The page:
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Australia has overwhelmingly rejected a proposal to recognise the country’s indigenous population in the constitution despite last-ditch efforts by the prime minister and aboriginal leaders.
The proposal, which would have also enshrined an advisory body on indigenous affairs called “The Voice” in the constitution, had been pitched by Anthony Albanese, the Labor prime minister, as a once-in-a-generation opportunity.
The failure of the high-profile referendum, which had been supported by some of Australia’s largest companies and institutions, represents a setback in the country’s attempts to deal with its past and present treatment of its native people, who make up 3 per cent of the population.
With more than 8mn votes counted, the split was 59 per cent to 41 per cent against The Voice at the national level, with the highest levels of support in high income seats in inner Sydney and Melbourne.
The referendum also required a majority in four of the country’s six states to pass. The initial vote trends suggested it would fail in all of the states as well as the Northern Territory, the sparsely populated region in the middle of the country, where a large portion of the country’s rural indigenous population lives.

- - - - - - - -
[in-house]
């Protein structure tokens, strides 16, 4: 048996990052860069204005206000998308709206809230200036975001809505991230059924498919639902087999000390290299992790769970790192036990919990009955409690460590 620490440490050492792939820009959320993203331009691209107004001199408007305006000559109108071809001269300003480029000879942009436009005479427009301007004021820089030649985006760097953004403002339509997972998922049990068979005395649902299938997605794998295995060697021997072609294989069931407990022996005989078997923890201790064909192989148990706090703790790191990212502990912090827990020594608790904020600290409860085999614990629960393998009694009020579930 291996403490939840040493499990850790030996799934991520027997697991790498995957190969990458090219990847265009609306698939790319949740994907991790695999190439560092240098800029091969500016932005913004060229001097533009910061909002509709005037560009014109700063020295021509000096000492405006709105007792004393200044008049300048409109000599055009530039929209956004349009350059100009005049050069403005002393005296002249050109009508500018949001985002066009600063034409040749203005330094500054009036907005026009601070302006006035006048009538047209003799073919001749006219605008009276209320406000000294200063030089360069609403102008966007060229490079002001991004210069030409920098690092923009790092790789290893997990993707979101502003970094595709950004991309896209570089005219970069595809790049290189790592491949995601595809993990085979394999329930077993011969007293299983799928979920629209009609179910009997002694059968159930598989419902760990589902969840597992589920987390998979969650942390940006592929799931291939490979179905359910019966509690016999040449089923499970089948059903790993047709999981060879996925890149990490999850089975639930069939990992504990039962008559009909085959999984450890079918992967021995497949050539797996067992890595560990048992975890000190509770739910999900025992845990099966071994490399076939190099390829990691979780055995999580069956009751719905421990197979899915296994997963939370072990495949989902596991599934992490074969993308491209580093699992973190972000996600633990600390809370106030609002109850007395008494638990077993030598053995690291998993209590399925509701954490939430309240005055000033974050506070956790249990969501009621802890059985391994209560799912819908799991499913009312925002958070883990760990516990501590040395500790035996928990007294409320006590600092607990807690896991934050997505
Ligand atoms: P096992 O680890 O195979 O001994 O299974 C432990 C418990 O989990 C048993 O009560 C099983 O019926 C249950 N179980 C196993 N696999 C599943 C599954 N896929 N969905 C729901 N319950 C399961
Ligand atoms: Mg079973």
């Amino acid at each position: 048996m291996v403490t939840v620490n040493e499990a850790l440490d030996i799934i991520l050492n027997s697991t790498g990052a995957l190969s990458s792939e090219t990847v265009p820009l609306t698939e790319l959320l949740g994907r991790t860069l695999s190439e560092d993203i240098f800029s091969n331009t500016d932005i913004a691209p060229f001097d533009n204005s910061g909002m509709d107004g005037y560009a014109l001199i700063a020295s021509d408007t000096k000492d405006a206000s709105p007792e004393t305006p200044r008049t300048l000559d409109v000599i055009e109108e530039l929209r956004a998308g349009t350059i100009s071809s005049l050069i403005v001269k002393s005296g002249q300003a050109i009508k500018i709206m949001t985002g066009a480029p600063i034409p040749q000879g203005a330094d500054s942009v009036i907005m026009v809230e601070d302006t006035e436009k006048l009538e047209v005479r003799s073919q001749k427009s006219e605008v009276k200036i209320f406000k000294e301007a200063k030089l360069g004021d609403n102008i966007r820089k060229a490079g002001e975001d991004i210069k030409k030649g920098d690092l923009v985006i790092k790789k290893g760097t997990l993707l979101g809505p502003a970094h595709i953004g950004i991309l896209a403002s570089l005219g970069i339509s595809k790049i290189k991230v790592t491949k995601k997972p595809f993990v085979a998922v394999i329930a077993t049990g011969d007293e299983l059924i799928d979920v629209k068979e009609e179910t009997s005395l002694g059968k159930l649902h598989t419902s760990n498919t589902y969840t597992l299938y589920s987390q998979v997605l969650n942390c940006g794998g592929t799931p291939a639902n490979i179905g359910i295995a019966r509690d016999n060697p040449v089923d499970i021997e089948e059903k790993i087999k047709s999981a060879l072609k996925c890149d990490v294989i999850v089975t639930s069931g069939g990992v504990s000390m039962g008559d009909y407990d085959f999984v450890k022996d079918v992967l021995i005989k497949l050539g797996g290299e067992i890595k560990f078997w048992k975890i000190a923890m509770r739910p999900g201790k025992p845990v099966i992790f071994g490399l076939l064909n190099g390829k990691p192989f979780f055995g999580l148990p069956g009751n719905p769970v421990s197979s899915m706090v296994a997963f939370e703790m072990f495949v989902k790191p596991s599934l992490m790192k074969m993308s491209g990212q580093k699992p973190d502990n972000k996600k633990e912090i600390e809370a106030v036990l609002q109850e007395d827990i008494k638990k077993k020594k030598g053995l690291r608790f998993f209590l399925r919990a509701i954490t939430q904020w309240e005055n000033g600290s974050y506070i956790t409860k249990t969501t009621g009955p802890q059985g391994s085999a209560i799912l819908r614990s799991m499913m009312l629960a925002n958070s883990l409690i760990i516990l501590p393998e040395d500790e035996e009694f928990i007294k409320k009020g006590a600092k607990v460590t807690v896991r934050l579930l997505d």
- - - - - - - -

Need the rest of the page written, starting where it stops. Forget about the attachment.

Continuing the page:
Albanese said on Saturday night that Australia “must seek a new way forward with the same optimism” that launched the original proposal.
The No vote, backed by the opposition Liberal and National parties, gained momentum after the Yes campaign failed to build support in the run-up to the country’s first referendum since 1999.
The proposal was criticised on a number of fronts, ranging from a lack of detail about the structure of the advisory body to whether the it would divide the country along racial and ancestral lines. No Australian referendum has passed without bipartisan support.
Jacinta Nampijinpa Price, the opposition indigenous affairs spokeswoman who has been the face of the No campaign in recent weeks, said she was proud that Australians had refused to back what she called a divisive referendum. “We are absolutely not a racist country,” she said of the public rejection of the Voice.
Linda Burney, the government’s indigenous Australians minister, said it was “a day of sadness” but that the campaign had at least highlighted the gap between indigenous and non-indigenous Australia. “This is not the end of reconciliation,” she said.